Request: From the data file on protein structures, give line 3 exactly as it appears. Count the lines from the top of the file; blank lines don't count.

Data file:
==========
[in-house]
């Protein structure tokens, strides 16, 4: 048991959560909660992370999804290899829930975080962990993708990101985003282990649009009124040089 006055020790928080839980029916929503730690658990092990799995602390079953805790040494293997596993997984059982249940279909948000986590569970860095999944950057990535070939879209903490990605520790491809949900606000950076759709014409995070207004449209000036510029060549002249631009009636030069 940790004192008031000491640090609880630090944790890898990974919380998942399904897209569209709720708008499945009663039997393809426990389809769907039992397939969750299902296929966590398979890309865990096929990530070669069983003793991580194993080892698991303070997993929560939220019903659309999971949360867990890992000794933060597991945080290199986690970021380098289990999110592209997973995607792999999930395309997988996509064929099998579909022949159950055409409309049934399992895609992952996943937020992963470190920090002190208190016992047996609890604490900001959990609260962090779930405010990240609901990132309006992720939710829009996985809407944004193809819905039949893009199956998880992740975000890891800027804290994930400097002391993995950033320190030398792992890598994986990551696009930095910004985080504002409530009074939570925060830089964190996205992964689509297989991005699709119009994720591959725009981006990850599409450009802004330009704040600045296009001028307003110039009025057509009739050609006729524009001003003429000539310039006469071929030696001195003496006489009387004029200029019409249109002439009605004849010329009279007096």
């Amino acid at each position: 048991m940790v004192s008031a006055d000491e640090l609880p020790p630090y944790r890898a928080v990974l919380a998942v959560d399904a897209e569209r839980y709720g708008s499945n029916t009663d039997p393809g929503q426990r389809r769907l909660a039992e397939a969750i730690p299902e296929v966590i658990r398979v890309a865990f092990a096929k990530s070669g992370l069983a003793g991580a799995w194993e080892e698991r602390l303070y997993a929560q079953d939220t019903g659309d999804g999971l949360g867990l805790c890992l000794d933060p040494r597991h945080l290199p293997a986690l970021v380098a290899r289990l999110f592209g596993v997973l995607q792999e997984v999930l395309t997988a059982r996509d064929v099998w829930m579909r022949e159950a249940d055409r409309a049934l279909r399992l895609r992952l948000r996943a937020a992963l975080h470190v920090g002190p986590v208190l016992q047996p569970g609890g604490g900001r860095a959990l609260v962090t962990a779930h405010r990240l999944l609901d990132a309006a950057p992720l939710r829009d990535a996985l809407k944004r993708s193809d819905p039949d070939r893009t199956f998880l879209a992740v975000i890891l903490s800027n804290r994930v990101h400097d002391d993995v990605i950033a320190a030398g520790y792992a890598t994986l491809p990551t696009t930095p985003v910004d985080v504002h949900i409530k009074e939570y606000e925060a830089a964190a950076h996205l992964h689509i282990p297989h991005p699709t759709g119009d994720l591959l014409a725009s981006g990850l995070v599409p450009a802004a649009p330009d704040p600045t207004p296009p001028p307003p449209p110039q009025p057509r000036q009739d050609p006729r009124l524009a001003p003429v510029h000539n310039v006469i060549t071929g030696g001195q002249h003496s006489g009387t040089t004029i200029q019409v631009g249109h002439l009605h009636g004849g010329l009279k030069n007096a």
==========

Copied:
């Amino acid at each position: 048991m940790v004192s008031a006055d000491e640090l609880p020790p630090y944790r890898a928080v990974l919380a998942v959560d399904a897209e569209r839980y709720g708008s499945n029916t009663d039997p393809g929503q426990r389809r769907l909660a039992e397939a969750i730690p299902e296929v966590i658990r398979v890309a865990f092990a096929k990530s070669g992370l069983a003793g991580a799995w194993e080892e698991r602390l303070y997993a929560q079953d939220t019903g659309d999804g999971l949360g867990l805790c890992l000794d933060p040494r597991h945080l290199p293997a986690l970021v380098a290899r289990l999110f592209g596993v997973l995607q792999e997984v999930l395309t997988a059982r996509d064929v099998w829930m579909r022949e159950a249940d055409r409309a049934l279909r399992l895609r992952l948000r996943a937020a992963l975080h470190v920090g002190p986590v208190l016992q047996p569970g609890g604490g900001r860095a959990l609260v962090t962990a779930h405010r990240l999944l609901d990132a309006a950057p992720l939710r829009d990535a996985l809407k944004r993708s193809d819905p039949d070939r893009t199956f998880l879209a992740v975000i890891l903490s800027n804290r994930v990101h400097d002391d993995v990605i950033a320190a030398g520790y792992a890598t994986l491809p990551t696009t930095p985003v910004d985080v504002h949900i409530k009074e939570y606000e925060a830089a964190a950076h996205l992964h689509i282990p297989h991005p699709t759709g119009d994720l591959l014409a725009s981006g990850l995070v599409p450009a802004a649009p330009d704040p600045t207004p296009p001028p307003p449209p110039q009025p057509r000036q009739d050609p006729r009124l524009a001003p003429v510029h000539n310039v006469i060549t071929g030696g001195q002249h003496s006489g009387t040089t004029i200029q019409v631009g249109h002439l009605h009636g004849g010329l009279k030069n007096a």